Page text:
Author: Paul Phillips (Partner, Head of aviation litigation and regulation with Stephenson Harwood) / Publisher: SCMO

Holding pattern for EU Airports Package

Article published on October 2013 in Legal Eye and reproduced by courtesy of Stephenson Harwood

The progress of the European Commission’s EU Airports Package, which was published in December 2011 to address issues on slots, ground-handling, and noise, has stalled. The European Parliament has approved all three elements of the package of legislation, with some substantive amendments, at First Reading stage, but the European Council has not.


The slots proposal was amended and approved at first reading by the European Parliament on 12 December 2012. The Parliament made some changes to the Commission’s original proposal, maintaining the current ratio of the use it or lose it rule at 80:20, and reduced the Commission’s proposal for the qualifying length for a series of slots from 15 to 5 in Summer and 10 to 5 in Winter. The amendments are now with the European Council for consideration. The rumours coming out of Brussels are that the text of the proposed new Slot Regulation is
not agreed and that it is becoming increasingly uncertain whether a new Slot Regulation will be required at all.

One ongoing concern for airlines is that the European Commission and Parliament are resentful that airlines have control of their own slots, and that they (the EU legislature) may reserve the right to tackle the issue of who should own slots at a later date. This issue is of particular concern because airlines have capitalised the value of their slots as assets in their balance sheets, so any indication of an attempt by EU legislators to introduce measures to change slot ownership has to be monitored carefully.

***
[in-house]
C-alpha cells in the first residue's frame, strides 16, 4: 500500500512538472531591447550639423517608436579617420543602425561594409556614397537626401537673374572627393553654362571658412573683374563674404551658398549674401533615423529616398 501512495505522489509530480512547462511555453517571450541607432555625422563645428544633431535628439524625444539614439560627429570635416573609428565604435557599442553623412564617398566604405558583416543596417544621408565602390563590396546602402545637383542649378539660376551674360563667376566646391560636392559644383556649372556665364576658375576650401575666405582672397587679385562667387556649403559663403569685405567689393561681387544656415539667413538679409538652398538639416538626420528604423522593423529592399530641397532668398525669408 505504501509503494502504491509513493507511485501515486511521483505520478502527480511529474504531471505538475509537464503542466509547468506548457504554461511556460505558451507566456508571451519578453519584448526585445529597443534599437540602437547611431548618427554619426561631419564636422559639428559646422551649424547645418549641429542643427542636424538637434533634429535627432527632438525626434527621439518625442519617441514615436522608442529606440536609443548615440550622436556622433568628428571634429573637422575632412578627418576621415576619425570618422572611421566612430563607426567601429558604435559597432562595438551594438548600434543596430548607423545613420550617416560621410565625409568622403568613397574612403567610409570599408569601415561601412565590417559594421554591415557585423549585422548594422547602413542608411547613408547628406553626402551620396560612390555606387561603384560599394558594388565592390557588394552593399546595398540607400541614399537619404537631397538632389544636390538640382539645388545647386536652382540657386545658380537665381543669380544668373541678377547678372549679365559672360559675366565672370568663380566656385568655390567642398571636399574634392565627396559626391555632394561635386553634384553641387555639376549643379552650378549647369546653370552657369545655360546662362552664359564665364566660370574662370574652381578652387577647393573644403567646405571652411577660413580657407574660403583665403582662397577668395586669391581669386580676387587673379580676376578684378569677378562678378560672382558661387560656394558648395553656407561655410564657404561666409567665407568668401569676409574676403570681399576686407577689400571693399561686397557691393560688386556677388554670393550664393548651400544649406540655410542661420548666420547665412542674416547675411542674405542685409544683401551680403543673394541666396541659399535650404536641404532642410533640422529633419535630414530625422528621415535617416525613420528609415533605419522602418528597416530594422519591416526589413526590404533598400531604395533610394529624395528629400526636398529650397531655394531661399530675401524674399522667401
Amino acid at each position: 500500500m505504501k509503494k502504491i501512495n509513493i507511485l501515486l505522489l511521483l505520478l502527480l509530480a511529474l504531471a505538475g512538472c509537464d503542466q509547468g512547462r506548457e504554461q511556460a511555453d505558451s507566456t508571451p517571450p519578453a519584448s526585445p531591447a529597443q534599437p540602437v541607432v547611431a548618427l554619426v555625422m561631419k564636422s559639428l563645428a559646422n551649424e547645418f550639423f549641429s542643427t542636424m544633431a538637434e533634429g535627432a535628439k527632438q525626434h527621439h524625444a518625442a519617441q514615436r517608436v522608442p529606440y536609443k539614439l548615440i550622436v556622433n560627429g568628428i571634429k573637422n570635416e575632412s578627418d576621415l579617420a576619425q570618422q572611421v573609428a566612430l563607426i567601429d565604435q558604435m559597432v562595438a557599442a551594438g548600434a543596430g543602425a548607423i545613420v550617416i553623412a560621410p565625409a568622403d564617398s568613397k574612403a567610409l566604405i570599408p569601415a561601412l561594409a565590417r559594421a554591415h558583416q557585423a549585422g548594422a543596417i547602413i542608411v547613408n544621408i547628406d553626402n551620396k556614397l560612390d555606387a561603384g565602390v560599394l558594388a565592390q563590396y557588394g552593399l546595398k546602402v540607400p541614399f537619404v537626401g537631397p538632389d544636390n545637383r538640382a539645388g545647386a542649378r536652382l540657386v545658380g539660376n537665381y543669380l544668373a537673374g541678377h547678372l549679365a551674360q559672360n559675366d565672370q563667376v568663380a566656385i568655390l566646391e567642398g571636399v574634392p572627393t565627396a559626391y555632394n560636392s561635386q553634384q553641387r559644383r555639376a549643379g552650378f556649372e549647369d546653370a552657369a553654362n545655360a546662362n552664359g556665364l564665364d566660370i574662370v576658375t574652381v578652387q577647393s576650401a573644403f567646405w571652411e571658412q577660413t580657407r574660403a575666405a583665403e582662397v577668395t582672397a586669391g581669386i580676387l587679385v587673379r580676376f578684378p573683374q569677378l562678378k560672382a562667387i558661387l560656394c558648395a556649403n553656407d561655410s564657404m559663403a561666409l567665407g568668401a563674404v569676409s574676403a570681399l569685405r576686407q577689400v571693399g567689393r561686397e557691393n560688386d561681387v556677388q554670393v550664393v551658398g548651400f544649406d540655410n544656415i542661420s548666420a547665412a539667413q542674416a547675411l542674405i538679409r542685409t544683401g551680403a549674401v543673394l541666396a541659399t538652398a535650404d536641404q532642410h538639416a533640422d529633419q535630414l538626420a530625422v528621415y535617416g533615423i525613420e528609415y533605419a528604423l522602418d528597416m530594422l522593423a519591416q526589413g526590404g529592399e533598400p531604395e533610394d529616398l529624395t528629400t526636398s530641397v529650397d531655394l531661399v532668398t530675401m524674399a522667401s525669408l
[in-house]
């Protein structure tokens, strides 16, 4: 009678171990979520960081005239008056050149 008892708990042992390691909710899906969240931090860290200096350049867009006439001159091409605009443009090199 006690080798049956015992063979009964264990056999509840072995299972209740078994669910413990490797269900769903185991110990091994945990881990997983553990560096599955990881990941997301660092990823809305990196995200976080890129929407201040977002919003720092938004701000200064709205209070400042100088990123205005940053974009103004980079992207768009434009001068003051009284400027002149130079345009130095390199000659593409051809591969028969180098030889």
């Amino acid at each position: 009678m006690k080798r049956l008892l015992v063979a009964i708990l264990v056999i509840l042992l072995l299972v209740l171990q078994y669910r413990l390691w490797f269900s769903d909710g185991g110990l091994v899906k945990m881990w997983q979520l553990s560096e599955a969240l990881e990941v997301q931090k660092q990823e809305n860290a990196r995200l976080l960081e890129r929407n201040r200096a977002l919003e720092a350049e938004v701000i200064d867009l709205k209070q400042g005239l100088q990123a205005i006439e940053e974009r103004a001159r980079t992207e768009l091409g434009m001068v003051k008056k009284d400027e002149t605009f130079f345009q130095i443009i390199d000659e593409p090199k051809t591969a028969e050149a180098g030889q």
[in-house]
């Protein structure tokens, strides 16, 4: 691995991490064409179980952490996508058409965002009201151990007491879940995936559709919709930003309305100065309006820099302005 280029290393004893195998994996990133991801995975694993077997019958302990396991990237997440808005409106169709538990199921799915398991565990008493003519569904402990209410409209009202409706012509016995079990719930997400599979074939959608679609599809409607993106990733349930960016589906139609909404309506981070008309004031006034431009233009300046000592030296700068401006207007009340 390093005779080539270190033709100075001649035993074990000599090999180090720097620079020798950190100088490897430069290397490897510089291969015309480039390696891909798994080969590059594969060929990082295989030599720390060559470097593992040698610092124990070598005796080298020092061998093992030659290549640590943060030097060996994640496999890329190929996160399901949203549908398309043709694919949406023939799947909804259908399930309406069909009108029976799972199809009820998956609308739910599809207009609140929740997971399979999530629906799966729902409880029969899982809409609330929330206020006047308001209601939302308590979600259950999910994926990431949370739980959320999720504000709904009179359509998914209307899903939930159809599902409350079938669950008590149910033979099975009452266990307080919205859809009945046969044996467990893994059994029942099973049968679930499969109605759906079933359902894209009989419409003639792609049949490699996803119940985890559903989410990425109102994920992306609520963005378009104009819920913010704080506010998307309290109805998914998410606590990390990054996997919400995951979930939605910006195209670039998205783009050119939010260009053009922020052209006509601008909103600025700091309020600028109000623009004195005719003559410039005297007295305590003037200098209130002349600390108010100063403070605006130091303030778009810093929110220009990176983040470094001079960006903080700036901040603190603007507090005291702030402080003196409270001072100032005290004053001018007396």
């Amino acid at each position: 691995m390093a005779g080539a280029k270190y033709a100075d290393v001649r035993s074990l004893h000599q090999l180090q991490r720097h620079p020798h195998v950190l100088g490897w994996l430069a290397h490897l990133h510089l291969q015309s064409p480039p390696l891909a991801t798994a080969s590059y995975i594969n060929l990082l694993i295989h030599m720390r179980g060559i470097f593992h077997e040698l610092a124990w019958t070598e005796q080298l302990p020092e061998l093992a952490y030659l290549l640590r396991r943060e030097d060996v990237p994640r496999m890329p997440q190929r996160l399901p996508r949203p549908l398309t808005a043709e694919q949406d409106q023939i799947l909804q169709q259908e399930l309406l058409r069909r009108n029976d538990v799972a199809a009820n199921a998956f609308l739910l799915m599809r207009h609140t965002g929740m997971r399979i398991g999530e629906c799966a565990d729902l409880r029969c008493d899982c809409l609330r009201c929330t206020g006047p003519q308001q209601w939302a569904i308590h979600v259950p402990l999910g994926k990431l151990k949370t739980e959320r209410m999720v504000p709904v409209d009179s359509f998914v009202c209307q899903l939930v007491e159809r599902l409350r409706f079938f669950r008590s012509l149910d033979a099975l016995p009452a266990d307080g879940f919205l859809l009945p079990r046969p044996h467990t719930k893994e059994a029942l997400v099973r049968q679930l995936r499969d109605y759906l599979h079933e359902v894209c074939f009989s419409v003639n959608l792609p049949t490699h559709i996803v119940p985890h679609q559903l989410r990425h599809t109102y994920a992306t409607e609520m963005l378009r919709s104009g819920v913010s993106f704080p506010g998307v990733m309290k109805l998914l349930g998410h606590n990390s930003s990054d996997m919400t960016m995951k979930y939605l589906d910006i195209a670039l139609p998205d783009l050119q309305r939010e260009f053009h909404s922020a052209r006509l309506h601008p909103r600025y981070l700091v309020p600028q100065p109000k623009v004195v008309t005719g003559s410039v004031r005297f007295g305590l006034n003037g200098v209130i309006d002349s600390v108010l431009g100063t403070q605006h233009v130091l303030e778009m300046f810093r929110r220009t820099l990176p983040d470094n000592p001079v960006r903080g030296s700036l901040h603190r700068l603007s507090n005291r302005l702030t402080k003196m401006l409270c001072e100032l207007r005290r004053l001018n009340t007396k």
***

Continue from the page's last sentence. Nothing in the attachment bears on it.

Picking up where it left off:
The proposed increase in the minimum number of ground handling companies given licences to operate at large airports is politically very sensitive, with the German ground-handlers’ unions, particularly at Frankfurt and Munich airports, exerting considerable lobbying pressure on MEPs.

The European Commission proposed an increase in groundhandlers at large airports from 2 to 3 at airports with more than 5 million passengers per annum. The Rapporteur for the TRAN Committee of the European Parliament, Polish MEP, Arthur Zasada, proposed in his working report to the TRAN Committee an increase in groundhandlers from 2 to 4 at qualifying airports. The TRAN Committee rejected this proposal, requiring the Rapporteur to significantly amend his report and find a compromise with the demands of the Employment Committee of the European Parliament. The text that was adopted by the TRAN Committee in March 2013 proposed a smaller increase in groundhandlers from 2-3 only at airports with over 15 million passengers per annum over a 10 year period. The TRAN Committee also proposed more stringent social terms and conditions and protection of employment conditions. These revised recommendations have been narrowly voted through the first reading of the European Parliament, but have not been voted on yet by the European Council – where there are reported to be significant differences of opinion. The timeline for the European Council to vote on this proposed new Regulation is unclear.


The proposed new noise Regulation is far less controversial than the proposed groundhandling Regulation. The European Parliament agreed on amendments on 12 December 2012 but approval by Council is still pending.

The current EU Lithuanian Presidency did not include the Airports Package in the European Council work plan for its six month Presidency of the EU, which expires in December 2013, which is why progress on the Airports Package has stalled at Council level. The EU Transport Commissioner, Vice President Siim Kallas, wants to have the Airports Package adopted in full, and there has been no move by the European Commission to disaggregate the three component parts of the Package, so the three draft Regulations in their current state look set to stagnate until the Greek Presidency takes over in January 2014.